North Carolina 84, Maryland 72
-- All that talk about 14th-ranked Maryland rebounding from a poor performance and winning its first ACC tournament title since 1984?
"Everybody talked a good game," Coach Gary Williams said. "We all did. Talk is cheap."
No. 7 seed North Carolina, which lost by 40 in the teams' last meeting, outplayed Maryland in nearly every facet in the second half and went on to an 84-72 victory. The defending national champion Terrapins will enter the NCAA tournament on a two-game losing streak and with great uncertainty.
"It's one and done; the next time we lose our season is over," guard Drew Nicholas said in a quiet locker room. "If that doesn't inspire anybody else to play, I don't know. It just seems like people don't want to be here.
"Some guys seem like they want to be on spring break. I don't want a spring break."
Less than a month ago, Maryland beat North Carolina, 96-56, the Tar Heels needing a buzzer-beating three-pointer to avoid matching their worst loss ever. Furthermore, the Terrapins were coming off an 80-78 overtime loss to Virginia, one of their poorest performances of the season. Everyone from Williams to the players promised a different display in the postseason. That didn't happen tonight, and Maryland missed returning to the semifinals for a ninth straight season.
"Too many things went wrong," Nicholas said. "There would be a whole essay on it."
After performing poorly in consecutive losses, the Terrapins (19-9) will return home and await a likely No. 6 or No. 7 seed in the NCAA tournament.
The Tar Heels (17-14), meantime, will play third-seeded Duke in Saturday's semifinals. The other semifinal will match top-seeded Wake Forest and fourth-seeded North Carolina State.
Instead of building momentum, Maryland was left with another demoralizing setback that raised a new series of questions for which there were no immediate answers.
"You'd like to have a better reason," Williams said. "You'd like to know why."
Said forward Calvin McCall: "Maybe you beat a team by 40, and we think we don't have to work as hard."
For the past week, coaches and players had spoken about the need to play with passion and enthusiasm and the ability to get the ball inside on offense.
But while forward Tahj Holden played well early, neither he nor center Ryan Randle made a significant impact. Holden had six points and three rebounds. Randle had one point and two rebounds in 13 foul-plagued minutes. As a team, the Terrapins were outrebounded by 10.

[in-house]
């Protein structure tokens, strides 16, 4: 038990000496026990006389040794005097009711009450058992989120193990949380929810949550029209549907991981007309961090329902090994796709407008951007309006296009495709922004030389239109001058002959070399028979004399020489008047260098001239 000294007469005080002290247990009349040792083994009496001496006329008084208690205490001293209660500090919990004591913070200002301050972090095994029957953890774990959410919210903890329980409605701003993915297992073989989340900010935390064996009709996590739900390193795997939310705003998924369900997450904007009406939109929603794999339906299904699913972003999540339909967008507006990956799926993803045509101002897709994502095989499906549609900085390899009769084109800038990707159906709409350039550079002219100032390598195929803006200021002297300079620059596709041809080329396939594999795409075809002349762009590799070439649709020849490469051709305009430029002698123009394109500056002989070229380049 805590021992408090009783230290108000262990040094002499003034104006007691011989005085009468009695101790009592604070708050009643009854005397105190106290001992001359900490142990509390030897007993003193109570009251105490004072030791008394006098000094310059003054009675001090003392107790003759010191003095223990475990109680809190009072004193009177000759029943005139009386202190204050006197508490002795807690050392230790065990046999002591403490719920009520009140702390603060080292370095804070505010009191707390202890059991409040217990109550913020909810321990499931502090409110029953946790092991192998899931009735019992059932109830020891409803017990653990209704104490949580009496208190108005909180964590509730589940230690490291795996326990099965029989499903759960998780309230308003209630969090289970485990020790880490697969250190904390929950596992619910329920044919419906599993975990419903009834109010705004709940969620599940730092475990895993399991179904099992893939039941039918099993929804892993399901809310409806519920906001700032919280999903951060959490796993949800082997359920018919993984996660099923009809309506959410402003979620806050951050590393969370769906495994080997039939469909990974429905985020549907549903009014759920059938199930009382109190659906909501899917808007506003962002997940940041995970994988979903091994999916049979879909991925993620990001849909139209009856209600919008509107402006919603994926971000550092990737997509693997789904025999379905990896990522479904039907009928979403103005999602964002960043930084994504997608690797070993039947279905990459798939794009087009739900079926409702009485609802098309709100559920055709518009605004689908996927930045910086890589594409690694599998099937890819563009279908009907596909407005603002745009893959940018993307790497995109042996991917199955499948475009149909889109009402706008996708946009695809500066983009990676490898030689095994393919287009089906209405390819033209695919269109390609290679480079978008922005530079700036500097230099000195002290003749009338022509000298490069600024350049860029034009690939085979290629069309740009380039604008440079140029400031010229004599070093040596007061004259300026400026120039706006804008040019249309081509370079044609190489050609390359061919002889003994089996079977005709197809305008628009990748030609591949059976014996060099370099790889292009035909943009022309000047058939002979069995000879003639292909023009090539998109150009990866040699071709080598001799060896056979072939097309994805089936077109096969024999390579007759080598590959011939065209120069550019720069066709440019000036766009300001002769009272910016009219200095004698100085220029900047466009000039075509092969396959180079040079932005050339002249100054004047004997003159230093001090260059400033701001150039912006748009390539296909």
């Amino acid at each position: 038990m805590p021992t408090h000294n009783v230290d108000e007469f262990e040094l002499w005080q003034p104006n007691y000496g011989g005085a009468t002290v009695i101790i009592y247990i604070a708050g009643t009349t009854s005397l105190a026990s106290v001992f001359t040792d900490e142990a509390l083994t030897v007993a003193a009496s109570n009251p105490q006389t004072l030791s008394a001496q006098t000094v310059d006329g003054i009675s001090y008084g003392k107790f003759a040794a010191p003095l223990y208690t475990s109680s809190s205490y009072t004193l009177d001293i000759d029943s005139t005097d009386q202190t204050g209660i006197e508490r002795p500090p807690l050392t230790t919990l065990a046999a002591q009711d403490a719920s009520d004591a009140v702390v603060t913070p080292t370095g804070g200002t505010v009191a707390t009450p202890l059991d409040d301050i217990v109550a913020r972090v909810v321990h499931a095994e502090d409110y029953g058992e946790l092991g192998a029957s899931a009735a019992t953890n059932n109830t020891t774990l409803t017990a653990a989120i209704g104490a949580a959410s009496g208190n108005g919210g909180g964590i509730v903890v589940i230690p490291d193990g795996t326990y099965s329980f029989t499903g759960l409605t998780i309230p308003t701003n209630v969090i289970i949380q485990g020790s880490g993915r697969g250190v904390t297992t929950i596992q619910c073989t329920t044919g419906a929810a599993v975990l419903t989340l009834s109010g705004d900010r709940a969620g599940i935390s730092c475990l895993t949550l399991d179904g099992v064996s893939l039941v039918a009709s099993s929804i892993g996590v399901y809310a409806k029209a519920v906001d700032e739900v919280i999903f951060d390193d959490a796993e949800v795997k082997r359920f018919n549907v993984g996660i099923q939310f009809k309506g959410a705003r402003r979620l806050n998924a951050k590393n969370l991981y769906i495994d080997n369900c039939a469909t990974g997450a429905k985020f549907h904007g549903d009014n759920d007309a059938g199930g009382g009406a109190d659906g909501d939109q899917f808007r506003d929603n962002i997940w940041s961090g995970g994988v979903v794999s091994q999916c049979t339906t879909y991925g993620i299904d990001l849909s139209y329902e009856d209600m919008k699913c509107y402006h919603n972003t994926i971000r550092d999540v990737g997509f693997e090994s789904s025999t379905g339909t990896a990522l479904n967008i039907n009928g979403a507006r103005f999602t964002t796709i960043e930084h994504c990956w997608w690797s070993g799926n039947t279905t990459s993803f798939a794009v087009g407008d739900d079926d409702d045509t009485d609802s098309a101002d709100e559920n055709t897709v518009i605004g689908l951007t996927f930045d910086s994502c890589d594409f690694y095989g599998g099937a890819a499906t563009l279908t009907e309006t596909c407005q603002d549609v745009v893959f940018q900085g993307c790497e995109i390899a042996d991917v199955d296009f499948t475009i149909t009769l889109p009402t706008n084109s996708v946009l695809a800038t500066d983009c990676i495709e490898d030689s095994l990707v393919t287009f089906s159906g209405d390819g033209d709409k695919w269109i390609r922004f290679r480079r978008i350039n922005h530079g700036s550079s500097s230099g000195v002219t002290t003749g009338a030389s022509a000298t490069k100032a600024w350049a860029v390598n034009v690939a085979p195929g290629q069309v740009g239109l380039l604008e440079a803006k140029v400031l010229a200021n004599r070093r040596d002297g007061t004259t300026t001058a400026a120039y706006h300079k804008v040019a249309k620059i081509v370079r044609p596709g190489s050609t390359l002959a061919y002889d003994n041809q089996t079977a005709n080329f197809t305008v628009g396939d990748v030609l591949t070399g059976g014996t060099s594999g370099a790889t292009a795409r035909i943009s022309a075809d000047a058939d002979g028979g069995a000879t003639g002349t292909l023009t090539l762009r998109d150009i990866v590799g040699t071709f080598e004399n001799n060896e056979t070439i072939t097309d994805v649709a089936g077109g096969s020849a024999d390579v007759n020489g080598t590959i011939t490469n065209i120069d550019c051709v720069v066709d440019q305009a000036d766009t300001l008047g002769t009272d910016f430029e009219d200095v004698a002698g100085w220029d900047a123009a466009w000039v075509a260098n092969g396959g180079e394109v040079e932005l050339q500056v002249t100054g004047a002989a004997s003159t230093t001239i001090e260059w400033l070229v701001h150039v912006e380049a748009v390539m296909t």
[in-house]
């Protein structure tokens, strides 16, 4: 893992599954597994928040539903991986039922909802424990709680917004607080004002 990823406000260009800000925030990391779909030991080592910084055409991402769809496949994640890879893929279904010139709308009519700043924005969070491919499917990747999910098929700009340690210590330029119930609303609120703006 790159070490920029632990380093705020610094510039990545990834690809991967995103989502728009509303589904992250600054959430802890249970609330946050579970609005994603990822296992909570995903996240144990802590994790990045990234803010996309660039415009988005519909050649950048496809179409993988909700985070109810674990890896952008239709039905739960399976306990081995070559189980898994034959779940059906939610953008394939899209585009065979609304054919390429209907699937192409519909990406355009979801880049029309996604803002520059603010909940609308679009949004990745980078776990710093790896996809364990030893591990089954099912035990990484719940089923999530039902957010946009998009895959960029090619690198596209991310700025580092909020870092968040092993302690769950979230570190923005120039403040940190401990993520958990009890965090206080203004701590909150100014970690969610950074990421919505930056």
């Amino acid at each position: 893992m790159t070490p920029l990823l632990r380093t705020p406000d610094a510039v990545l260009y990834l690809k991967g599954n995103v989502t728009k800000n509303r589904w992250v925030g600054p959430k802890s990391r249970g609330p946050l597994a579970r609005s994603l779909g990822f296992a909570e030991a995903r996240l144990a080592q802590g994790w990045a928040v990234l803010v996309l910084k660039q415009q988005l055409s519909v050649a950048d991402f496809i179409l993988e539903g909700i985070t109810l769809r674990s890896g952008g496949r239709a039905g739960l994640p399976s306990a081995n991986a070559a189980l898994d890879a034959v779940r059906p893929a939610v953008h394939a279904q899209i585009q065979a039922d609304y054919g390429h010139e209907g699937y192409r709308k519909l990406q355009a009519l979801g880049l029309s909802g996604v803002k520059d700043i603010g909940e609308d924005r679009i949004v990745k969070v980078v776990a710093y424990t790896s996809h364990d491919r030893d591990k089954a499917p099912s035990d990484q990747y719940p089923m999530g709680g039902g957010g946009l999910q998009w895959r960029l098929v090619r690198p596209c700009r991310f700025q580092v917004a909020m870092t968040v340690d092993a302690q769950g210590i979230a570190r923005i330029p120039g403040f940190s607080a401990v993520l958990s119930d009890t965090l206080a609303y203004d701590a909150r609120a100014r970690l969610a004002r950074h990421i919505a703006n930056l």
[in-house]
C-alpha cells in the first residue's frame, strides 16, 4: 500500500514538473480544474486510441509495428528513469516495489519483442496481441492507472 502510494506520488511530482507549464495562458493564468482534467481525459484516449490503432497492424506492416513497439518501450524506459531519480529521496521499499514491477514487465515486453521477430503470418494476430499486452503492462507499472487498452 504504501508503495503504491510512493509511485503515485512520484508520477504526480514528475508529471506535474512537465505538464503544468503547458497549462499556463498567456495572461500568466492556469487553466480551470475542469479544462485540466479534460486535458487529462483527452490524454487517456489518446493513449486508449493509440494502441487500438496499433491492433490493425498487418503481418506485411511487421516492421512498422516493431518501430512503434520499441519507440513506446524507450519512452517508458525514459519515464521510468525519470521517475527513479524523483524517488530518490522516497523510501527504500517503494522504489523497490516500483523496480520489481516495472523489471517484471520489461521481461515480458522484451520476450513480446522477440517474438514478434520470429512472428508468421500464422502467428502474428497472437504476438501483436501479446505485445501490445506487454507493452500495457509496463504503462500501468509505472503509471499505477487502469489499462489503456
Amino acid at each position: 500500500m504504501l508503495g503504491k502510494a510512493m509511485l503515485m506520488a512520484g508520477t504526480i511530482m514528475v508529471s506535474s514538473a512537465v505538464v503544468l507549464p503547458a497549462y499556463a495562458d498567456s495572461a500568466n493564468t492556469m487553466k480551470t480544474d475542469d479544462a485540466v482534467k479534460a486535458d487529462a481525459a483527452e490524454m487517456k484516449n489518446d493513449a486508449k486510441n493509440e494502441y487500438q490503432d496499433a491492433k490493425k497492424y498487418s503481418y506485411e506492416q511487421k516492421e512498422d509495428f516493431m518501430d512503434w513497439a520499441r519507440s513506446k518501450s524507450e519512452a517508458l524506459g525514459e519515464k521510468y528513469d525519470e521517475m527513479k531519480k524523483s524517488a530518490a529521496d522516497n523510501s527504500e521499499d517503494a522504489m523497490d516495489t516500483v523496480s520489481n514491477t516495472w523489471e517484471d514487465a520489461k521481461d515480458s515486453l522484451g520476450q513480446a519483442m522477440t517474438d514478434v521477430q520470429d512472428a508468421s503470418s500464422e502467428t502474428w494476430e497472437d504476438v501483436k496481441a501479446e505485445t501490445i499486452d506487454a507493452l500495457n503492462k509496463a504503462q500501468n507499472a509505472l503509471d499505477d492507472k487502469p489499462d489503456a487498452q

"We just stopped executing," Holden said. "We didn't go with our game plan. They outfought us. They outrebounded us. They shot better than we did. They did pretty much everything better than us the whole game."
Maryland controlled much of the first half, building leads of 11-2, 24-15 and 40-33 and threatening to take control on each occasion. Every time, however, North Carolina rallied, and when the Terrapins fell deeper into their offensive funk in the second half, the Tar Heels took over.
Time and again, North Carolina beat Maryland's press, usually leading to layups, dunks, free throws and more than a few three-pointers. The Tar Heels made 11 of 23 three-point attempts.
While point guard Raymond Felton had 20 points and 10 assists, two players who took the Tar Heels' lopsided defeat in College Park personally were responsible for much of the damage.
Forward Jawad Williams, who was heavily recruited by Maryland out of high school, scored a career-high 25 points. Guard Melvin Scott, a Baltimore native, scored a career-high 19, making 5 of 7 three-point attempts.
The score was tied at 50 when North Carolina broke the press and Felton made an open three-pointer from the right wing. On the Tar Heels' next possession, Felton beat the press and fed Scott for a three-pointer from the same location. That made it 56-52 and soon North Carolina was on its way.
"I don't think anyone gave us a chance," North Carolina Coach Matt Doherty said.